By 2035, when Canada’s mandate of only electric vehicles being allowed to be sold as passenger vehicles comes into effect, there won’t be much impact on the automotive aftermarket, relatively speaking — just an estimated 5 per cent of EVs on roads will be 8 years old or older.
However, it’s projected that electrification components will make up nearly 40 per cent of growth in the parts market between now and 2030 — and even more as the years progress.
“So as we’ve been telling members for several years now: If you look long term, if you want to grow faster than the market — and what business doesn’t — we can’t be ostriches and put our heads in the sand. We need to innovate,” Paul McCarthy, president of the Automotive Aftermarket Suppliers Association.
EVs do bring less maintenance with no spark plugs, belts or oil changes.
“But we shouldn’t jump off the bridge quite yet,” McCarthy said during the AASA’s Mobility Technology Conference which was forced to be a virtual event due to Hurricane Ian hitting Florida.
Tires and suspension have perhaps been the most talked about components that will bear the brunt of higher torque from EVs.
But anything that makes noise in a vehicle will be under scrutiny from EV owners. Because EVs are quieter, there is not only extra emphasis to develop components that don’t make noise or keep noise out, owners will notice when something makes a noise — “Whether it’s things that are failing, or whether it’s things that need to work better, be more sophisticated,” McCarthy said.
There will also be growth in monitoring systems, like those for batteries and cooling systems. These “are growing so much importance as we try to protect that sensitive and highly expensive battery pack,” McCarthy said.
“History has told the aftermarket that every time there’s new technology in vehicles … when they first came along, there were a lot of problems. There were a lot of failures. And it turned into a bonanza for the aftermarket.”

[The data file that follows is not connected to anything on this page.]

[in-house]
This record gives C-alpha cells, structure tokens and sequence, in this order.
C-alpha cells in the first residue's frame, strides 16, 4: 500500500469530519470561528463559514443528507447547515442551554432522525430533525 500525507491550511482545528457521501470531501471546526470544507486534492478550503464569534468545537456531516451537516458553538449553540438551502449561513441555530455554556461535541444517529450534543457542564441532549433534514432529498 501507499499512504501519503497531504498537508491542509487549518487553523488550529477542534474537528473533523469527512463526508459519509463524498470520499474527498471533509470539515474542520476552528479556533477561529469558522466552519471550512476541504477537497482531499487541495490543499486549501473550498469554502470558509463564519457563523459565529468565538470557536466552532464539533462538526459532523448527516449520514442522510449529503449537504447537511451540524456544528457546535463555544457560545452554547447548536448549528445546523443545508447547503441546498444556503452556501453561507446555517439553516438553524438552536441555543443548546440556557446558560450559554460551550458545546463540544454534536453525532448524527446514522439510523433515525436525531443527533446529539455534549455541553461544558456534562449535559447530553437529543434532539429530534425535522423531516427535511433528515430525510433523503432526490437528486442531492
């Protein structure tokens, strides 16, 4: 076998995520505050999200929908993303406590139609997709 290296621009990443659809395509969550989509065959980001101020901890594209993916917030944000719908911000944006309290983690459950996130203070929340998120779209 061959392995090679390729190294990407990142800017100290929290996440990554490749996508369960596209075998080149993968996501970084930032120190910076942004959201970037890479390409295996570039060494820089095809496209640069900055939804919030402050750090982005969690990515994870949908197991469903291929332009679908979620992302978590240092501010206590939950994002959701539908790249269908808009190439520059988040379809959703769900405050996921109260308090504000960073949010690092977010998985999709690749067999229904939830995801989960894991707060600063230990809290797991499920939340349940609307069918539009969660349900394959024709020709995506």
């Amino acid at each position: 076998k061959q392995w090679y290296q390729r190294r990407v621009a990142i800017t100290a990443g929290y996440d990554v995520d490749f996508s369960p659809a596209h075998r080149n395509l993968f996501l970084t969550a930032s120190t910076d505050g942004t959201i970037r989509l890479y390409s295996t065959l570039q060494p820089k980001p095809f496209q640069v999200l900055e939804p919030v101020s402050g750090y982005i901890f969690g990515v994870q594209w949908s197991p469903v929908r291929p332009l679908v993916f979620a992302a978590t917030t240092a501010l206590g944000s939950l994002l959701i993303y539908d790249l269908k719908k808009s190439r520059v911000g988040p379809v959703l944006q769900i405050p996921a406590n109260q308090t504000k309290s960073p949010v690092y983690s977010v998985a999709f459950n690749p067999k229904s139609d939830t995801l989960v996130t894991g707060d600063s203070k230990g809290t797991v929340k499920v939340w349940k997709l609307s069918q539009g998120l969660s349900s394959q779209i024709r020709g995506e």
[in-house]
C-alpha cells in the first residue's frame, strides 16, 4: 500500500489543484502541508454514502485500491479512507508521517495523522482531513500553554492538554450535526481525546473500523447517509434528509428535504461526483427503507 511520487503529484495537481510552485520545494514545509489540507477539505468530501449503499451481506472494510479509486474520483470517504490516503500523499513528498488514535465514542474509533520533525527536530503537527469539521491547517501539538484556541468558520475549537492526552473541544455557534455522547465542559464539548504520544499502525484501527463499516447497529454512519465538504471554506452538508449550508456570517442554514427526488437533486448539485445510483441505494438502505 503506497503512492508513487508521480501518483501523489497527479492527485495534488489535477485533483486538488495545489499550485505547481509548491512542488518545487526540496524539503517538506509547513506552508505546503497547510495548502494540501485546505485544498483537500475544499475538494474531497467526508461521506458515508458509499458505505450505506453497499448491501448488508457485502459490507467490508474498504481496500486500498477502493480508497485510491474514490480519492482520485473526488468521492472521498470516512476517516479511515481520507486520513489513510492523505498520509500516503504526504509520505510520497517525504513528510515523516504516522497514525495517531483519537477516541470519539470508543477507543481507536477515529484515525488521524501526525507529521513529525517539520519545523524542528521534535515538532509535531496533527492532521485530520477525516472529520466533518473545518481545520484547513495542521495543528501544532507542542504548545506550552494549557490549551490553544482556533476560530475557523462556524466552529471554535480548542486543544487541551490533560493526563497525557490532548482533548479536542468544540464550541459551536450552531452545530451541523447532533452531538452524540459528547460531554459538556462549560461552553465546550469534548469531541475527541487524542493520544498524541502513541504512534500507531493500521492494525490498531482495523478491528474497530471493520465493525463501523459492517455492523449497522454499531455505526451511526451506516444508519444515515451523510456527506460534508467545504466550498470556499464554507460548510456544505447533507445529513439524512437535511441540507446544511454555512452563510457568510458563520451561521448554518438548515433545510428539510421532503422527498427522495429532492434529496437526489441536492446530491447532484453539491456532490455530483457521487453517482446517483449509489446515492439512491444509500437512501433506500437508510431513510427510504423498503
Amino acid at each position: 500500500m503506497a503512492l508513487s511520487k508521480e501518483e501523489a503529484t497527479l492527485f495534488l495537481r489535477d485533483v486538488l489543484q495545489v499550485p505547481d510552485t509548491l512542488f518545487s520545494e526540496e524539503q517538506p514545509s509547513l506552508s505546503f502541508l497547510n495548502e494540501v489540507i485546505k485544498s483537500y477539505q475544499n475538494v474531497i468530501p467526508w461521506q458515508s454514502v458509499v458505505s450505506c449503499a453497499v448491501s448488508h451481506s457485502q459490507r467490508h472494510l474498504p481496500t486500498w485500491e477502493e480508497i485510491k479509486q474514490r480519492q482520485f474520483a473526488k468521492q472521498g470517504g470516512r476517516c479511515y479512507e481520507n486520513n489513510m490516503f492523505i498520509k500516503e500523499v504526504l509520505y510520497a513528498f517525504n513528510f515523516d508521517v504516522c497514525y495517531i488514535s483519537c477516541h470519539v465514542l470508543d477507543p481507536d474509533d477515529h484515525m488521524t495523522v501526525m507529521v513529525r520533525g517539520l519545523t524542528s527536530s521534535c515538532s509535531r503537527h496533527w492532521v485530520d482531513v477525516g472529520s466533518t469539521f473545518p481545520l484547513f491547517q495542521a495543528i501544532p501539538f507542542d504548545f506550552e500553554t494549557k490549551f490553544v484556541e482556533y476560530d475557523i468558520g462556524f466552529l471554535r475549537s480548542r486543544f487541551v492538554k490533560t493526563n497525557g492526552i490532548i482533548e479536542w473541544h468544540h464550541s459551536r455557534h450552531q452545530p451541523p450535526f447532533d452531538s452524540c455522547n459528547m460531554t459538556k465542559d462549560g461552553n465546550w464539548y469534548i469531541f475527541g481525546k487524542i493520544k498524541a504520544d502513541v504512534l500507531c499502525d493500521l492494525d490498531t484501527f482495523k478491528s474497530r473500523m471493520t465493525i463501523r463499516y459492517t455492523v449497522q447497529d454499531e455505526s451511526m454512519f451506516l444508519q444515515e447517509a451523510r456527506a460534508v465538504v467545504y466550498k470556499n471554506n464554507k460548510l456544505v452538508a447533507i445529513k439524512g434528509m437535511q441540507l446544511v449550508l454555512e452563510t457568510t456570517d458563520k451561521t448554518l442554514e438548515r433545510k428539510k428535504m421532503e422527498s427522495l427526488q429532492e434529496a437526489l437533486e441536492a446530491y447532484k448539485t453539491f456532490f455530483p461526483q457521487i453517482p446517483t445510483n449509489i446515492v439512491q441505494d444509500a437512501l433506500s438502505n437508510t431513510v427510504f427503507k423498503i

Even in familiar systems, there’s greater complexity that the aftermarket needs to learn about, such as HVAC, heating and cooling components.
As EVs become more common, more issues will pop up that the aftermarket will not only need to know how to respond to, but also benefit from.
He pointed to the Ford Mach-E. It has more than 35 cooling hoses and more than 60 feet of hoses. Multiply that by the hundreds of new EVs that are set to be sold by 2030. “All of them bristling with new and often unproven technology,” McCarthy said.
Remember, automotive engineers are not perfect. The real world is different from testing environments. Things will break.
“History has told the aftermarket that every time there’s new technology in vehicles — from fuel injection, and emissions controls to back in the day with automatic transmissions and power steering and power brakes and air conditioning — when they first came along, there were a lot of problems. There were a lot of failures. And it turned into a bonanza for the aftermarket,” McCarthy said.
This is a technology wave that has never been seen before.
Also of note: Data from the North American Dealers Association reported that EVs are coming in for repairs at a higher rate than ICE vehicles in the last year (2.9 vs 2.3) and having more services per visit (3.9 vs 2.8).
And so while replacement rates go down, aftermarket revenue may still go up because of the cost to maintain and replace parts in an EV, especially with the complexity involved.
“So be very interesting to see how this develops as EVs age,” McCarthy said.